Steve and I see eye to eye on a lot of things. He is a role model for me because of his dedication to the outdoors, conservation, and cooking. He also isn’t afraid to push boundaries with recipes by trying new, outside-the-box ingredients. I would say Steve and I have a very similar outlook on food: If you don’t like what you ate, chances are someone either cooked it poorly or prepared it wrong. From a young age, I ate everything — and I was willing to try almost anything. I am very happy that my parents were O.K. with me not ordering off of the kids menu. Ever since I’ve been able to, I’ve eaten raw oysters and mussels, liked my steak medium rare, and eaten venison and any kind of fish, lamb, squirrel — and basically anything else that came off of Noah’s ark. My family has always bonded over meals.
My parents always cooked in the kitchen or on the grill. I am so happy that my mom and dad would let me try to prepare my own meals from a young age. Some of my best memories from growing up were in the kitchen. In addition to my parents supporting my passion for cooking and food, my grandparents also had a huge influence on me. On my dad’s side, my grandpa had been born in Spain, and my grandma was 124% Italian. My grandpa had an elevated sense of European cuisine. When he whipped anything up in the kitchen, it was always so suave. It was almost like magic. My grandpa on my mom’s side was Ohio through and through. My mom’s side of the family has been in the U.S. since the American Revolution. They were blue-collar and spent a lot of time on the farm. My grandpa and grandma specialized in country-style, home-cooked meals. My Grandpa Morgan was also a hell of an outdoorsman. We spent a ton of time in the woods and fishing together when I was younger. He sparked and supported my love for the outdoors. He taught me how to tie and bait a hook, how to row a boat, how to shoot a gun and a bow and arrow, how to clean a turtle, and how to scale and clean a fish.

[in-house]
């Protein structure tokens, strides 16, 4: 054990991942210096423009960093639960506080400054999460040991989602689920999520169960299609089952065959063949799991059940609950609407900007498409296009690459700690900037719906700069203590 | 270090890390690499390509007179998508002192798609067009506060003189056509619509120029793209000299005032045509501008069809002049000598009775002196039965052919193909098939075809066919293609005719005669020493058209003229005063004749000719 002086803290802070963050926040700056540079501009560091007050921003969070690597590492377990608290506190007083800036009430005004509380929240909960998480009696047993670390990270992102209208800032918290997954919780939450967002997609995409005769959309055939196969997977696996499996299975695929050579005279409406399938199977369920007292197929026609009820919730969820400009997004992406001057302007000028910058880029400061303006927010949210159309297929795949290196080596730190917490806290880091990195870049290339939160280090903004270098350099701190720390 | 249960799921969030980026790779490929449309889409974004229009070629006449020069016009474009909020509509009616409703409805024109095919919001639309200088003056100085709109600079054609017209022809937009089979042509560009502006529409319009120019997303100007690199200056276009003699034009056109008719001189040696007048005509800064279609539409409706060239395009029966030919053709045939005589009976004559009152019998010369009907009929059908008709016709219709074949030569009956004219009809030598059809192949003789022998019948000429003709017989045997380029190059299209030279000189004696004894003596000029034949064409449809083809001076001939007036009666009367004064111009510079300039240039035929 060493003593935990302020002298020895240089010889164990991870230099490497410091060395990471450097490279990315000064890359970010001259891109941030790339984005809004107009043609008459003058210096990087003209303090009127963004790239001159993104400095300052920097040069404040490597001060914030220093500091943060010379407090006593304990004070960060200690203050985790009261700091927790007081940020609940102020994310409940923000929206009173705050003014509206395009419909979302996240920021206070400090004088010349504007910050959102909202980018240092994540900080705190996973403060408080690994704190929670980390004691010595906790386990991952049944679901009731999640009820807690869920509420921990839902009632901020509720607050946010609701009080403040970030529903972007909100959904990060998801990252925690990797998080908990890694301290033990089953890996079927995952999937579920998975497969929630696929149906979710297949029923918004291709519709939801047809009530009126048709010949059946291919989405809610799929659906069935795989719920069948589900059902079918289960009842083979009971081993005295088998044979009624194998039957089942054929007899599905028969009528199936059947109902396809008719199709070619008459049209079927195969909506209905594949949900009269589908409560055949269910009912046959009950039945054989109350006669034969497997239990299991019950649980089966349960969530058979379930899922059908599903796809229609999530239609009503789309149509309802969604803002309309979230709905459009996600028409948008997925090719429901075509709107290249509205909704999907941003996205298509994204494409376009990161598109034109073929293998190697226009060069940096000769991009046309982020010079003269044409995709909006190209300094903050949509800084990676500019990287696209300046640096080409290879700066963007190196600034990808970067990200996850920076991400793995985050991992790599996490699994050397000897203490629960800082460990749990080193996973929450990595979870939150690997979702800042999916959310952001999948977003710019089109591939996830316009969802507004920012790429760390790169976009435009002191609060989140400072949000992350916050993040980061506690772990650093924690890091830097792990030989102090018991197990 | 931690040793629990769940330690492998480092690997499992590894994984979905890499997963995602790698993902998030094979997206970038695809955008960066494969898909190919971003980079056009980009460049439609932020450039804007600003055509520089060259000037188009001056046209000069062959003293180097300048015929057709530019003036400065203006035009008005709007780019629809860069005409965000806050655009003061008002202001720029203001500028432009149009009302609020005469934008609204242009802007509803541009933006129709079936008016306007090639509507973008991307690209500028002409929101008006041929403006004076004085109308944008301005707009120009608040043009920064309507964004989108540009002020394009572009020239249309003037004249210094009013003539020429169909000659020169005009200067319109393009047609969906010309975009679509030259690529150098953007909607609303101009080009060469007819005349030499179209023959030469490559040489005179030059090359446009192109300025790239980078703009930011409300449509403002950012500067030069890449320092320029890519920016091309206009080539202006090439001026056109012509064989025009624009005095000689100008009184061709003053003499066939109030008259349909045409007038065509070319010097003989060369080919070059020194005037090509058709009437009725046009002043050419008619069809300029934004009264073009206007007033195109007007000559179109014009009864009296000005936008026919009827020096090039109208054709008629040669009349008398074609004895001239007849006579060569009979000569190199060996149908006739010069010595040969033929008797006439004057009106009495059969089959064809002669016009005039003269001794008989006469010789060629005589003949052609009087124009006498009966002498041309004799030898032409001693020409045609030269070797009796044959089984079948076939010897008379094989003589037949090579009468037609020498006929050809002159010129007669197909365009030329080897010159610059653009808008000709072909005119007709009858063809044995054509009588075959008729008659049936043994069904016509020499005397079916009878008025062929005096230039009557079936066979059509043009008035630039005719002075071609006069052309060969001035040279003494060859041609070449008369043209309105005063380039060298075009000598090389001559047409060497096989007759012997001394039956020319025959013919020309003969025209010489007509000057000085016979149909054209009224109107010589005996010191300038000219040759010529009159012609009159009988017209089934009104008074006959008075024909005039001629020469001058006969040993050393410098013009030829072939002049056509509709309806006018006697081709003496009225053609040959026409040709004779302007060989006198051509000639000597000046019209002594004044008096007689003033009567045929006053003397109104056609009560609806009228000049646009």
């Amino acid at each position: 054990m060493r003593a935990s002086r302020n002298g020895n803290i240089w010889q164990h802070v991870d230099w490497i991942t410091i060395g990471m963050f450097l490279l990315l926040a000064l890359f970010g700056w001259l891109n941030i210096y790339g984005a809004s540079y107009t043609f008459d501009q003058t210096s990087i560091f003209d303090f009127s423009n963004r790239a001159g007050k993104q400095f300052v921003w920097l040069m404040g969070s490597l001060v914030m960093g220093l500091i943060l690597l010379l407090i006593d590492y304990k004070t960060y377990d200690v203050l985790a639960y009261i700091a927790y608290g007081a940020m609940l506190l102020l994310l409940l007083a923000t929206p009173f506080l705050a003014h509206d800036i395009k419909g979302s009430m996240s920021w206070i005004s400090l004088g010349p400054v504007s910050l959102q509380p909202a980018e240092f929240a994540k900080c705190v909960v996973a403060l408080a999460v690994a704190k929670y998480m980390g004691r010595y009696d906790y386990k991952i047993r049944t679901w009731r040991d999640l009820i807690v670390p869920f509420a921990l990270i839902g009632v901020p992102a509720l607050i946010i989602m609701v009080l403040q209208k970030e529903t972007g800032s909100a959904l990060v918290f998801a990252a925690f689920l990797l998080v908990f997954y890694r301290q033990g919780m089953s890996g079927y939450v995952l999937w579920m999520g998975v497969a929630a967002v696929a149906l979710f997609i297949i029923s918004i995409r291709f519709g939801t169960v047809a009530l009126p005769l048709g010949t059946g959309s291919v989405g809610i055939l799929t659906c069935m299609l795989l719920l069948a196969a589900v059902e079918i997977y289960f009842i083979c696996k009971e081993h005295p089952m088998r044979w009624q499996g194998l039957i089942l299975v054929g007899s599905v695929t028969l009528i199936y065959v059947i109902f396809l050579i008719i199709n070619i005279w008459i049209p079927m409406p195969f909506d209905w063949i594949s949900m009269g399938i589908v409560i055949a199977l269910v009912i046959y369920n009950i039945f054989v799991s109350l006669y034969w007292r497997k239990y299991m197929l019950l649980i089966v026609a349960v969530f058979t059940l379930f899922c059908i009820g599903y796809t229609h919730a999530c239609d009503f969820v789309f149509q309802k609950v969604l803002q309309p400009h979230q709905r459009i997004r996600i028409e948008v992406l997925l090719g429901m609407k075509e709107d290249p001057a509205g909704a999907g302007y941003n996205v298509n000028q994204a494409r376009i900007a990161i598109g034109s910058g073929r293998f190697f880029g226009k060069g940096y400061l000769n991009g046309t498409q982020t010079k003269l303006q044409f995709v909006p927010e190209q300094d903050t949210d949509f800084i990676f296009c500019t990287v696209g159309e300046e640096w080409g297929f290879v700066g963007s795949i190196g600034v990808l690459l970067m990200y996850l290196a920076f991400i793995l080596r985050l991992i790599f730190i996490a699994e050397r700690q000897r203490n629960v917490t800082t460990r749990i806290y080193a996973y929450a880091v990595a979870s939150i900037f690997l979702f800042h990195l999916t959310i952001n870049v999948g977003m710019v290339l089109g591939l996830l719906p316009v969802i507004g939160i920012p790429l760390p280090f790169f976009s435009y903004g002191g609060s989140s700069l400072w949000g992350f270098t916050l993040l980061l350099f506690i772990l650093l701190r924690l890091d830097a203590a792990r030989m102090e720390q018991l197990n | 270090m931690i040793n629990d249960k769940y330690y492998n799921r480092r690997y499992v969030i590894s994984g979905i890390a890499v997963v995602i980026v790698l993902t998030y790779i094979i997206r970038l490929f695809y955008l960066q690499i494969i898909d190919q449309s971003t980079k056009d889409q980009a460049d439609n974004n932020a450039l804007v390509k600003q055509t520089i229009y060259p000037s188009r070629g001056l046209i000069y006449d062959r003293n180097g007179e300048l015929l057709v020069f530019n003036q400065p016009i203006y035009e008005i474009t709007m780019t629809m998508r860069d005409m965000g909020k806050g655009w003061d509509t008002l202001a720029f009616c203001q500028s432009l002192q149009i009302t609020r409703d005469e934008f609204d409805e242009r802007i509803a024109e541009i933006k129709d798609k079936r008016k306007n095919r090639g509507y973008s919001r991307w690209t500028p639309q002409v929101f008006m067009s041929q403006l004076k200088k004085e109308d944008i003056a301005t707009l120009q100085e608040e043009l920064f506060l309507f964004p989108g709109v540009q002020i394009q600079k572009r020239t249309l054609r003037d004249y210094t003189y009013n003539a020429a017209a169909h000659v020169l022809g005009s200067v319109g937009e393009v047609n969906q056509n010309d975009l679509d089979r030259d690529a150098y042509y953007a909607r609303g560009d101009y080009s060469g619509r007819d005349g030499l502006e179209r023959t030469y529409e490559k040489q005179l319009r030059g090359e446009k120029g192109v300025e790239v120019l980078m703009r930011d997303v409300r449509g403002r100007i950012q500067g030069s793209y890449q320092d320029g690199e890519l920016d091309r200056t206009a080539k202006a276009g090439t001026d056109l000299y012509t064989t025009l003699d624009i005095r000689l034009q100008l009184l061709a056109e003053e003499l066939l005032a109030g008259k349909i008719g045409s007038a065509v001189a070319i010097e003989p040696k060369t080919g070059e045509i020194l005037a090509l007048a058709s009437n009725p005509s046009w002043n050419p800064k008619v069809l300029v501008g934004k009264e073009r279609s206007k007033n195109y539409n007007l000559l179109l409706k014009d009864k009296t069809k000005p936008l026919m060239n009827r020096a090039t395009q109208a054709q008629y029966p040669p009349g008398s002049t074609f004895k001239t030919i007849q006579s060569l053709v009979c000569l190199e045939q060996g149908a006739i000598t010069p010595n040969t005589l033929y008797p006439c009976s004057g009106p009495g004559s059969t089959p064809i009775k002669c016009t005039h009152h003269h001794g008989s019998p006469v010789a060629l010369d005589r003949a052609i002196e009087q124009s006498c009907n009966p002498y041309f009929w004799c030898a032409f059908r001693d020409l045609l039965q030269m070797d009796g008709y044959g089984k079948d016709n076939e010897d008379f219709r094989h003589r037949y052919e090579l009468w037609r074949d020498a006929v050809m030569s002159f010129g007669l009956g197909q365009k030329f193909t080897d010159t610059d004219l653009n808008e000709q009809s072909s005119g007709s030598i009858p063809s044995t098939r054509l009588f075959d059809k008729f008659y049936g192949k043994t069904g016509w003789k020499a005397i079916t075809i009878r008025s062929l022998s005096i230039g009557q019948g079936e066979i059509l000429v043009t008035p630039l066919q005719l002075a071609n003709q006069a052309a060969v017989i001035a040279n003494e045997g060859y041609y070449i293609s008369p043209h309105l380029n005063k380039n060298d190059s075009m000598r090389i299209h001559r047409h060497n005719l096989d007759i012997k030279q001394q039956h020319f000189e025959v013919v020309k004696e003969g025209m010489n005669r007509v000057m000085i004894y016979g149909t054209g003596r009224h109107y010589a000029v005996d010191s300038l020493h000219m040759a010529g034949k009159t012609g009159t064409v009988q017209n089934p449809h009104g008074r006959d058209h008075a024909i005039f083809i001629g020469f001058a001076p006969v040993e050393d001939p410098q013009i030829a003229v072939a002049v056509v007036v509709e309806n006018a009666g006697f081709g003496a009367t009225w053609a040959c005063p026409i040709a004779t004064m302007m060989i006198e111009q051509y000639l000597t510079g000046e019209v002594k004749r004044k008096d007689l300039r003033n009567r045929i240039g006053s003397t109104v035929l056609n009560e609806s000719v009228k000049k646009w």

But most important, the lesson that I learned from both of my grandpas was: Have respect for your ingredients and do them justice. What does that mean? Don’t waste the damn food by making it taste bad. Spend the time to prepare everything right so you can enjoy a tasty meal with friends and family.
Thank you guys for letting me share with you my perspectives on food, baseball and the outdoors. As a reward for reading this article, I am going to share with you one of my favorite recipes. In it, I use some of the backstrap from my Colorado hunt with Steve. The backstrap is the filet mignon of a deer. The cut of meat should be tender and juicy. I made a special marinade for the meat to sit in overnight before hitting the grill the next day. As you’ll see, the recipe for the marinade is simple, but the flavor of the meal will be elevated. In the kitchen, my philosophy is that simple is better. It is a delicate balance of using everyday ingredients to come together to give the finished product an elevated taste. When I grill, I love using cherry, apple, pecan or maple pellets. Using different pellets just adds a whole other dynamic to the taste of the meat, and also gives an extra sweet, smoky taste to the flavor profile.
I look at cooking and grilling as an art form, and food is my canvas. I find it so therapeutic — it is just another way to express myself. There is something special about preparing and cooking incredible meals. There is nothing I love more than balling out and doing my thing between the lines. I live for the rush I get when I play baseball. But by actually creating something — and then having someone else experience and appreciate it — is uniquely gratifying. I love the feeling I get when I know someone is enjoying my cooking, because I cook with my heart. I always put my best efforts into a meal. I love to cook, and most of all, I love the taste of great food.